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Forty years ago, Paul Jaboulet Aîné was the great house of the Rhône Valley. As John Livingstone-Learmonth has written, Jaboulet was, “the yardstick … the trailblazer around the world … bringing the very hearth of the Rhône into people’s lives.”
And they did so not only from their home base of Hermitage, but from all of the great appellations throughout the Rhône. Jaboulet’s most famous wine, then and now, is the legendary Hermitage La Chapelle, made from fruit from their own vines.
Yet, from the 1950s through the 1980s—and from Côte Rôtie in the north to Châteauneuf du Pape in the south—Jaboulet also made cuvées from purchased fruit that were among the greatest wines from their respective villages.
That Jaboulet, as a negociant, could achieve such quality is explained partially by the house’s great skill in the cellar. But even more important was their access at that time to fruit from what are some of today’s most famous domaines.
It was the time when the Rhône’s large merchants were all-powerful. Few domaines had the capacity to bottle and sell their own wines, and so the negociants formed relationships with the growers, many with astonishing holdings, to create some of the greatest wines of the day.
And none were more powerful, or made a wider range of great wines, than Jaboulet. Founded in 1834 with important holdings in both Hermitage and Crozes-Hermitage, the firm had a network of hundreds of Rhône Valley growers from whom they purchased fruit. And until World War II, most of its wine (even Hermitage) was sold in cask, often to Bordeaux and Burgundy.
But under the legendary Louis Jaboulet—who ran the maison from 1935 until handing the reins to his son Gérard in 1977—Jaboulet began to bottle more and more of their own wines. This not only increased quantities of the domaine-bottled La Chapelle and Crozes-Hermitage “Domaine de Thalabert;” it gave birth to the great branded cuvées that Louis created through his relationships with the Rhône’s finest domaines.
The most famous of these brands was Jaboulet’s towering Châteauneuf du Pape “Les Cèdres” (labeled “La Grappe des Papes” for the French market). A typical Les Cèdres blend was two-thirds Grenache, with the balance largely Syrah. The winemaking was classic: whole cluster fermentation in concrete tank, a month-long maceration and 12-18 months aging in foudre.
Jaboulet’s carefully traditional winemaking made the most of its fruit, but what made Les Cèdres one of the greatest of all Châteauneufs was that the grapes came from some of the Southern Rhône’s greatest domaines. A case in point is Jaboulet’s storied 1967 Les Cèdres which, according to Robert Parker “is made 100% from old vines of Château de la Nerthe.” Today, that fruit would go into la Nerthe’s prestige wine, Cuvée des Cadettes.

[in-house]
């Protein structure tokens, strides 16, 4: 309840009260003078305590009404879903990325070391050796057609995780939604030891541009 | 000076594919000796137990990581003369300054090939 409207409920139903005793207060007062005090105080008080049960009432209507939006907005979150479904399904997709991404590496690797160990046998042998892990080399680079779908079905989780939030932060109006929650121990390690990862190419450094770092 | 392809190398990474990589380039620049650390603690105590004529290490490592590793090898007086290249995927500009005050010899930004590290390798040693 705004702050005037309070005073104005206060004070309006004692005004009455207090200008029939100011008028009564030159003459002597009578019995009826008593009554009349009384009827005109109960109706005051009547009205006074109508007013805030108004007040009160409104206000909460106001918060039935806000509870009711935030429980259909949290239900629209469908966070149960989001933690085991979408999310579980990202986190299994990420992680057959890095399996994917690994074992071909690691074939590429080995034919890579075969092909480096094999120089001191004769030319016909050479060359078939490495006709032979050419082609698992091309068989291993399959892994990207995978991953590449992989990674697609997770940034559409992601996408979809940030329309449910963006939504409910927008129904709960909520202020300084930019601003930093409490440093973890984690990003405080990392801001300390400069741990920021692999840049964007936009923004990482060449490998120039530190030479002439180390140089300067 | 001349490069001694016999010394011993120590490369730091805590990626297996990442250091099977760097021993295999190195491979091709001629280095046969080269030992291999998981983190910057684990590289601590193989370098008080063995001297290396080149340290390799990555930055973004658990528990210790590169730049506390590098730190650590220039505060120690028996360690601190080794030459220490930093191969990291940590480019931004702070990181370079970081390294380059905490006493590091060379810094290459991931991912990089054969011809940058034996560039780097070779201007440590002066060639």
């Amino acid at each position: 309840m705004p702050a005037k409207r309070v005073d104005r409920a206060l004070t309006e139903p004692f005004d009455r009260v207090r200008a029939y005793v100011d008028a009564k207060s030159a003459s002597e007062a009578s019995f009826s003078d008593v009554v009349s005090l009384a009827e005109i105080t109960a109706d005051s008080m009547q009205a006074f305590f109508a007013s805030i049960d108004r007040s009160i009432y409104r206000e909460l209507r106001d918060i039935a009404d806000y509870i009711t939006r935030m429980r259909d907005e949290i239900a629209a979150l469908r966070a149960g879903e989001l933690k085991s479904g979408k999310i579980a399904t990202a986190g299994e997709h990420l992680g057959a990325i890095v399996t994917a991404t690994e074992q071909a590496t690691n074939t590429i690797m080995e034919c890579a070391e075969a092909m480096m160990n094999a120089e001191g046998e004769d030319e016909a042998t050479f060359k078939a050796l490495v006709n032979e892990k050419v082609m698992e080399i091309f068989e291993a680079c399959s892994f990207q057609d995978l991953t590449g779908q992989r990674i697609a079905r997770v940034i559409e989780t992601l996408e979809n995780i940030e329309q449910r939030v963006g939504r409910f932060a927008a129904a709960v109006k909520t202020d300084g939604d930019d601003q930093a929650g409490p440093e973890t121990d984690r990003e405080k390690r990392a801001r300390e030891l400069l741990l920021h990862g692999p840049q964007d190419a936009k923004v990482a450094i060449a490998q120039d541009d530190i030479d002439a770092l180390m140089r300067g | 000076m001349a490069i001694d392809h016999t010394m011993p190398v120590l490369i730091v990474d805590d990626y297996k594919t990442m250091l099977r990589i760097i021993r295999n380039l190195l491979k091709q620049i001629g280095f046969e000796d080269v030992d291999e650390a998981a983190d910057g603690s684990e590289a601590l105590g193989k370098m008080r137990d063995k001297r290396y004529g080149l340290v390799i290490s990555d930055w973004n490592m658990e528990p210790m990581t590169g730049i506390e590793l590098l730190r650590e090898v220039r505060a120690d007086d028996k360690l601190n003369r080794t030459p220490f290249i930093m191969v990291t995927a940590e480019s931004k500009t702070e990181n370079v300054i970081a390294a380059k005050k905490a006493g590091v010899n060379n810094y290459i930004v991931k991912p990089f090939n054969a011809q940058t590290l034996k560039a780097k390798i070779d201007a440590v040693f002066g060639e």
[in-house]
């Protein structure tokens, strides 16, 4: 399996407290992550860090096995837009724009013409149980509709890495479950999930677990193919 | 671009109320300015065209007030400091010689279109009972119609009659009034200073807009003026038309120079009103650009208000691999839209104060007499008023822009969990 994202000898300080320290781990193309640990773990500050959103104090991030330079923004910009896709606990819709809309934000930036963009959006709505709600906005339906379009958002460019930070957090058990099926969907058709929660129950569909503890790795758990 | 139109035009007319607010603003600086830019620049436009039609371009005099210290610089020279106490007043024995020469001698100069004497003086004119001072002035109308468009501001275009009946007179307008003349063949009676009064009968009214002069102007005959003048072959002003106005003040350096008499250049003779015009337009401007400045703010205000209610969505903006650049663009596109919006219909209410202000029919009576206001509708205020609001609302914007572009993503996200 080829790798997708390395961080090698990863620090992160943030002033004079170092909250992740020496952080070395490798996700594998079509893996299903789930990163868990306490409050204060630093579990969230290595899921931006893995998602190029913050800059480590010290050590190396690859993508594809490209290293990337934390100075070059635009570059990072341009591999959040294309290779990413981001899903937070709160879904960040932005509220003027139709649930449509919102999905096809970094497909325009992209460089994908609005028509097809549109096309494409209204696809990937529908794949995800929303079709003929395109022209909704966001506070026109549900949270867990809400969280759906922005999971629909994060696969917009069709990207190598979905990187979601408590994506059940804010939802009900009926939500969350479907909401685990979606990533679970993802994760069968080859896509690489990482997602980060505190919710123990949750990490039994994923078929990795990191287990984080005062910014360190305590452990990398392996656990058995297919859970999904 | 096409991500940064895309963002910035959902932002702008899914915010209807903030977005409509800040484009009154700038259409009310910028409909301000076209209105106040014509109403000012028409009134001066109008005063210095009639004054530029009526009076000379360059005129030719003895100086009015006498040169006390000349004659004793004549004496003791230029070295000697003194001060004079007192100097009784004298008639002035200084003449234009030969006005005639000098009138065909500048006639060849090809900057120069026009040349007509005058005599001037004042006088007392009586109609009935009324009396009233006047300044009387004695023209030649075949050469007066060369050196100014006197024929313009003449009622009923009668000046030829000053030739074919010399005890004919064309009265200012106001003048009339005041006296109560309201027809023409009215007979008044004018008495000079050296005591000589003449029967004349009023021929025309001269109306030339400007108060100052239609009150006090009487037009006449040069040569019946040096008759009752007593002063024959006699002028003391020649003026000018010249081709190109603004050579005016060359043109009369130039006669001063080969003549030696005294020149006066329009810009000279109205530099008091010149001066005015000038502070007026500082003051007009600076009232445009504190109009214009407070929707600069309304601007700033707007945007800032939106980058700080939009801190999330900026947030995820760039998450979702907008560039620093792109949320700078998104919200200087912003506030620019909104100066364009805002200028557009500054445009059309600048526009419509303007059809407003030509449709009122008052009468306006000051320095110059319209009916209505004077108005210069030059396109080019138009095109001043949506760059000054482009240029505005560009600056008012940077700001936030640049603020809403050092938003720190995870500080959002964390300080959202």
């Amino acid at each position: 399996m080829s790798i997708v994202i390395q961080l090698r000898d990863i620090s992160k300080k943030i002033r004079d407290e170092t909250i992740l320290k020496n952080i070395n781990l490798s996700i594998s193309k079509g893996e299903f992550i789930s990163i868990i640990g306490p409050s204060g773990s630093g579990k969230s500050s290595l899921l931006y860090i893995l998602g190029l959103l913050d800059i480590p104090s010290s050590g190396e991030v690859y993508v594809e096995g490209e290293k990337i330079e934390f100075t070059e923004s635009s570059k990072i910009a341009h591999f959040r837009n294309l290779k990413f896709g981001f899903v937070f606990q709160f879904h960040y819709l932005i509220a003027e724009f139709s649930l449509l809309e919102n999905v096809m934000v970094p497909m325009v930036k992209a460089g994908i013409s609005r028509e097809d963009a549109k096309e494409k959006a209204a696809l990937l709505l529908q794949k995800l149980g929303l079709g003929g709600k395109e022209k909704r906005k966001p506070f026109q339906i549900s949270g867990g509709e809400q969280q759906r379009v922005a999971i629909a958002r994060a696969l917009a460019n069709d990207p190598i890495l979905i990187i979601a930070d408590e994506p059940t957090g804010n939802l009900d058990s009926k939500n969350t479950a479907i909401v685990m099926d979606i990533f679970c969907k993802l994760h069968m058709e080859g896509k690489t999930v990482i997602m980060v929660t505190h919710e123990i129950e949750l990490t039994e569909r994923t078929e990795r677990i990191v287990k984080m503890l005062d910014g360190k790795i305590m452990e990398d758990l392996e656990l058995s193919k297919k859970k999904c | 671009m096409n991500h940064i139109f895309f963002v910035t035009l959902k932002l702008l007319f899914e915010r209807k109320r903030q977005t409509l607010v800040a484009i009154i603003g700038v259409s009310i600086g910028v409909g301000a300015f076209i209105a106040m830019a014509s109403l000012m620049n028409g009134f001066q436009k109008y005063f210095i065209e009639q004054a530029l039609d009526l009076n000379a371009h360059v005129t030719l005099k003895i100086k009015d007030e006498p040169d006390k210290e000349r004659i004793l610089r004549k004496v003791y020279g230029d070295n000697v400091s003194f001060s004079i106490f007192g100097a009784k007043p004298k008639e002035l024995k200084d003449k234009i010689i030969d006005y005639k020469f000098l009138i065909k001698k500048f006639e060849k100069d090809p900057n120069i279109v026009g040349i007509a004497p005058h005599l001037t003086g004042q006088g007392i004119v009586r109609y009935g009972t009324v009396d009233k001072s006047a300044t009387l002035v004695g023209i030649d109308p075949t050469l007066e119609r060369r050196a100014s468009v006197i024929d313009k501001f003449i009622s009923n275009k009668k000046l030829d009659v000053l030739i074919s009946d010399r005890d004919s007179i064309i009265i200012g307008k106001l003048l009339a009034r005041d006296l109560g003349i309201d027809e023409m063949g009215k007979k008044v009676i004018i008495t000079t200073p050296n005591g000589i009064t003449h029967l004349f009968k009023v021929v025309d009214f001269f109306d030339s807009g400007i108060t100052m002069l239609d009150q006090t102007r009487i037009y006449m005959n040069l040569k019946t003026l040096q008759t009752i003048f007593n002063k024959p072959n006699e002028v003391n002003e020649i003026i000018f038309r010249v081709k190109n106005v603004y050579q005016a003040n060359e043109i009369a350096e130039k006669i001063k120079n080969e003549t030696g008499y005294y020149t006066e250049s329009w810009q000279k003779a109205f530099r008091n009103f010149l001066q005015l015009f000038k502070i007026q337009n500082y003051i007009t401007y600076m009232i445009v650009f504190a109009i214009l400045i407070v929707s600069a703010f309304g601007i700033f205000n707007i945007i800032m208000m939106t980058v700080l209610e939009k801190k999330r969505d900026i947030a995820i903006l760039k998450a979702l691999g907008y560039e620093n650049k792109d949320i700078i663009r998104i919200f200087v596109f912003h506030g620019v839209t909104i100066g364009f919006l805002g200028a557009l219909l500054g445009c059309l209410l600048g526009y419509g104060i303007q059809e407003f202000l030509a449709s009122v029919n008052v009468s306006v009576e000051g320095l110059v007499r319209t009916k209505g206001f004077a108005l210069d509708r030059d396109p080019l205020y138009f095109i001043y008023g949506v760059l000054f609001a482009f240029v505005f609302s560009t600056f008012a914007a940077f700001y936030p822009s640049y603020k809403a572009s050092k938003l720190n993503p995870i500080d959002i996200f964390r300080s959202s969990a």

Another great branded Jaboulet wine was the Côte Rôtie “Les Jumelles,” which Jancis Robinson says was “magnificent” in the past. Livingstone-Learmonth wrote that the cuvée typically was “bought in grape form from twelve to sixteen small cultivators, and may contain 5 per cent Viognier.” Were we to know the names of those “small cultivators,” we’re sure that many would be well-known to us today.
Of course, there was never any doubt about the source of Jaboulet’s two great domaine-bottled wines: Hermitage La Chapelle and Crozes-Hermitage Domaine de Thalabert.
La Chapelle was typically based on the lush fruit of Le Méal and the firm structure of Les Bessards, Hermitage’s two greatest climats. And Domaine de Thalabert owes its Hermitage-like truffly perfume and velvety texture to a special terroir, the pebble-strewn lieu-dit Les Chassis, owned by Jaboulet since its founding in 1834.
Sadly, the rise of domaine-bottling in the late 1980s and early 1990s robbed Jaboulet of many of the fruit sources that made Les Cèdres and Les Jumelles so magical. And family disputes, compounded by the tragically young death of Gérard Jaboulet in 1997, lead to a decline in quality by the start of the new millennium.
But this decline was short-lived, thanks to Jaboulet’s 2006 sale to Compagnie Financière Frey, owners of Ch. La Lagune and a large shareholder in Champagne Billecart-Salmon. The Freys instilled new life in this proud maison, and since 2009 the Jaboulet wines are again outstanding. That’s great news for anyone who loves the beauty of Rhône wines.
|1991||1991 Jaboulet Cornas||1||$195.00||add|
|1983||1983 Jaboulet Crozes-Hermitage Domaine de Thalabert||6||$95.00||add|
|1990||1990 Jaboulet Crozes-Hermitage Domaine de Thalabert (6 bottle OWC, ex-domaine)||
|1990||1990 Jaboulet Crozes-Hermitage Domaine de Thalabert (ex-domaine)||
|1946||1946 Jaboulet Chateauneuf-du-Pape||1||$475.00||add|
|1966||1966 Jaboulet Chateauneuf-du-Pape Grappe des Papes||2||$275.00||add|
|1989||1989 Jaboulet Chateauneuf-du-Pape Grappe des Papes 1.5 L||1.5 L||1||$275.00||add|
|1970||1970 Jaboulet Gigondas||1||$245.00||add|
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